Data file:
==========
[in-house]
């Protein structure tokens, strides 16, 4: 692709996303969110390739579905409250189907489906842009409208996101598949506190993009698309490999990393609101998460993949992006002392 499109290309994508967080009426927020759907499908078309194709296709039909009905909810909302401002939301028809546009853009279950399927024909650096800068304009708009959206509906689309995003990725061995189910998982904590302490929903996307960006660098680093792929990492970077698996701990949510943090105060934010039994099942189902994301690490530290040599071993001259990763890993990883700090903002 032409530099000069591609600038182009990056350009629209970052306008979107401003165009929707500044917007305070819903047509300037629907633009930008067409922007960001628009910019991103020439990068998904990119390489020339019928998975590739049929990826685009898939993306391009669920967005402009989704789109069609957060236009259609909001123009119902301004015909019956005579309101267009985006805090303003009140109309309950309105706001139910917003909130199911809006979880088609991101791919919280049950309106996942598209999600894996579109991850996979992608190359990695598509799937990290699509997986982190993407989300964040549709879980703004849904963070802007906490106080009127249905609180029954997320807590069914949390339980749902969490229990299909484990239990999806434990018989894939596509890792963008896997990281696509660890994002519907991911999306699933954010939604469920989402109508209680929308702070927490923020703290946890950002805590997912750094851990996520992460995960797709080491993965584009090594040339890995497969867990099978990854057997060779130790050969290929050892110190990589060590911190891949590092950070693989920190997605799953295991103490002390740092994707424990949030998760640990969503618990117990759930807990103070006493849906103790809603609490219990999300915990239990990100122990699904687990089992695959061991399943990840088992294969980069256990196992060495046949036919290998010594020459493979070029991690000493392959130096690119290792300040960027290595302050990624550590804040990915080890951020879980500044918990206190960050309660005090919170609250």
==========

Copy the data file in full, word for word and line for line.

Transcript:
[in-house]
């Protein structure tokens, strides 16, 4: 692709996303969110390739579905409250189907489906842009409208996101598949506190993009698309490999990393609101998460993949992006002392 499109290309994508967080009426927020759907499908078309194709296709039909009905909810909302401002939301028809546009853009279950399927024909650096800068304009708009959206509906689309995003990725061995189910998982904590302490929903996307960006660098680093792929990492970077698996701990949510943090105060934010039994099942189902994301690490530290040599071993001259990763890993990883700090903002 032409530099000069591609600038182009990056350009629209970052306008979107401003165009929707500044917007305070819903047509300037629907633009930008067409922007960001628009910019991103020439990068998904990119390489020339019928998975590739049929990826685009898939993306391009669920967005402009989704789109069609957060236009259609909001123009119902301004015909019956005579309101267009985006805090303003009140109309309950309105706001139910917003909130199911809006979880088609991101791919919280049950309106996942598209999600894996579109991850996979992608190359990695598509799937990290699509997986982190993407989300964040549709879980703004849904963070802007906490106080009127249905609180029954997320807590069914949390339980749902969490229990299909484990239990999806434990018989894939596509890792963008896997990281696509660890994002519907991911999306699933954010939604469920989402109508209680929308702070927490923020703290946890950002805590997912750094851990996520992460995960797709080491993965584009090594040339890995497969867990099978990854057997060779130790050969290929050892110190990589060590911190891949590092950070693989920190997605799953295991103490002390740092994707424990949030998760640990969503618990117990759930807990103070006493849906103790809603609490219990999300915990239990990100122990699904687990089992695959061991399943990840088992294969980069256990196992060495046949036919290998010594020459493979070029991690000493392959130096690119290792300040960027290595302050990624550590804040990915080890951020879980500044918990206190960050309660005090919170609250």